Kabaddi World Cup | How India can come back from the defeat to Korea

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© Getty

Kabaddi World Cup | How India can come back from the defeat to Korea

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SportsCafe Desk

10/08/2016

Overconfidence in World Cup seems to be a trait all Indian teams share. In the T20 WC, also held in India earlier this year, favourites India lost their opening game to New Zealand. The Kabaddi team has followed the cricket team's lead opening with a defeat at the hands of South Korea yesterday.

India succumbed to a 32-34 loss to South Korea in their first game of the tournament after claiming that Iran were the only team capable of hurting them in the build-up to the tournament. For most people, it was a shock result, but avid followers of the sport will tell you the signs were all there. Here we will analyze the major errors in the lead-up to India's downfall.

Team selection for the tournament

Rohit Kumar outscored both Anup Kumar and Jasvir Singh in PKL-4 © © PKL

Let's start with what was the bigger error in the game - the team selection for the tournament. How PKL season-3 MVP Rohit Kumar did not make the 14-man squad was utterly baffling when the squad was announced, and the decision might come back to haunt India as the tournament progresses.

Rohit is widely considered as one of the top five players in the world, and his stats stand testimony to his impact. He had more successful raids in the last season of PKL than Anup Kumar(captain) and Jasvir Singh (Vice-captain). He is more than capable of winning games on his own as he has shown time and time again in the Pro Kabaddi League.

Another major blunder was the selection of Jasvir and Anup in the same team. While both players are exceptionally talented, they are very similar in their style of play. Both players specialize in controlling the tempo of the game, understanding when the pace needs to be picked up and when you need to slow things down.

Anup will always be the better player in this role, and therefore playing Jasvir was a place wasted in the starting lineup. Jasvir attempted six raids during the game returning empty handed five times and was unsuccessful in the other one. Anup, on the other hand, had 15 attempts at raiding returning without impacting the scoreboard eight times, but he did score 8 points through raids alone.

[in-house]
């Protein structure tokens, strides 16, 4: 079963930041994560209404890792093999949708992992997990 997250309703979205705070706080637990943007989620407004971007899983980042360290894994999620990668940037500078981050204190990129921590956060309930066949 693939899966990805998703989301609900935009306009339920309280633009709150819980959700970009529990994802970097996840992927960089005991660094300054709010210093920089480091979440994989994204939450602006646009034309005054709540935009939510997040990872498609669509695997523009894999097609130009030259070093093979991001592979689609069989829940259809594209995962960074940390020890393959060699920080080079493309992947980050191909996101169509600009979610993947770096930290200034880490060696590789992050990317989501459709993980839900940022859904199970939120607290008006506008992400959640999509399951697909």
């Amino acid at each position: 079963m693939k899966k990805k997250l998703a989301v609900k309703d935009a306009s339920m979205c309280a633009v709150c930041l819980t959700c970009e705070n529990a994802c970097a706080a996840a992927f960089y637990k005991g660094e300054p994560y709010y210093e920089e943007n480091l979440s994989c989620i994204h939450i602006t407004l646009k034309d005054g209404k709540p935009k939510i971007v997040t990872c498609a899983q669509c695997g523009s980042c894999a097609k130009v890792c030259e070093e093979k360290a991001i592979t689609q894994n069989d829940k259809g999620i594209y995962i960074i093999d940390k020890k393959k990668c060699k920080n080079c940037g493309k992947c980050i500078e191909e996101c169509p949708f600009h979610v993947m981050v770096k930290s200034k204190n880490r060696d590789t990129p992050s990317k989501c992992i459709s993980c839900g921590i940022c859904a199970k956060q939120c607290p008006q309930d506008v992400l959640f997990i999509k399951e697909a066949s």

As this was the first time that an International Kabaddi tournament was played with do or die raids (PKL rules), India needed to pick an aggressive squad. As a result, the selection of Jasvir Singh and Ajay Thakur, who are old school players, over modern day raiders such as Rohit Kumar and Rishank Devadiga is surprising, to say the least.

Tactical naivete

Coming back to the game, after an uninspiring first-half, India still found themselves 18-13 to the good. Until the 31st minute, India had a decent 23-17 lead. After that, however, everything just fell apart. Whether it was the brilliance of South Korea or just amateurish defending on India's part that led to the change in the tide is a close call.

The 31st minute was the turning point in the match - Jang Kun Lee attempted a 360-degree turn but was tackled by Deepak Hooda. However, the South Korean had gone in against four Indian defenders with a definite plan – he had spotted a gap between the two defenders on his either side. Although he failed this time, the chink in the armor was revealed.

In the raids that followed, Dong Geon Lee tried the exact same maneuver and came out on top earning two points for his team and leaving India with just one player on the mat. At the highest level, such tactical errors will be punished sooner than later.

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Mohit Chhillar's inclusion in the starting line-up

Mohit Chhillar did not get a single successful tackle to his name © Kabaddi World Cup

Mohit Chhillar became the most expensive player in the PKL when he signed for the Bengaluru Bulls for an incredible Rs. 53 lakhs. There is no doubting his talent but after the disastrous performance against the Koreans, I would be surprised if he is not replaced by Sandeep Narwal. Mohit attempted just ONE tackle in the entire game, and that too was unsuccessful.

He was targeted throughout the game, and if he wants to play another game in the tournament we need to see the player that everyone knows he is capable of being. Narwal would still be a better choice than Chhillar in the next game so that the latter realizes his place in the team is not guaranteed.

Someone needs to take some of the pressure off Anup's shoulders

 © Getty

Captain Anup is just one of those people who you cannot hate. Yesterday, even though he was THE best performer for India, he looked like a lone warrior making his last stand. Reportedly, when India were suddenly staring at the barrel in the last minute, Indian coach Balwan Singh asked Anup what the plan of action should be in the last couple of minutes – that is how important he is to this squad. But he has become too dangerously important that this team appears capable of falling apart in his absence.

Anup Kumar effected 2 ankle holds in the first-half and accumulated a total of 9 points which, on any normal day, would have been a good return, but the inability of the other raiders (Rahul & Jasvir) meant that Anup's effort went in vain. Towards the end, he was under immense pressure to try risky moves while raiding.

The defeat is by no means an irreparable blow to the campaign. India still can easily make it to the knock-outs. The only difference now WILL be that we will be playing the strong Iranian team in the semifinals instead of the finals.

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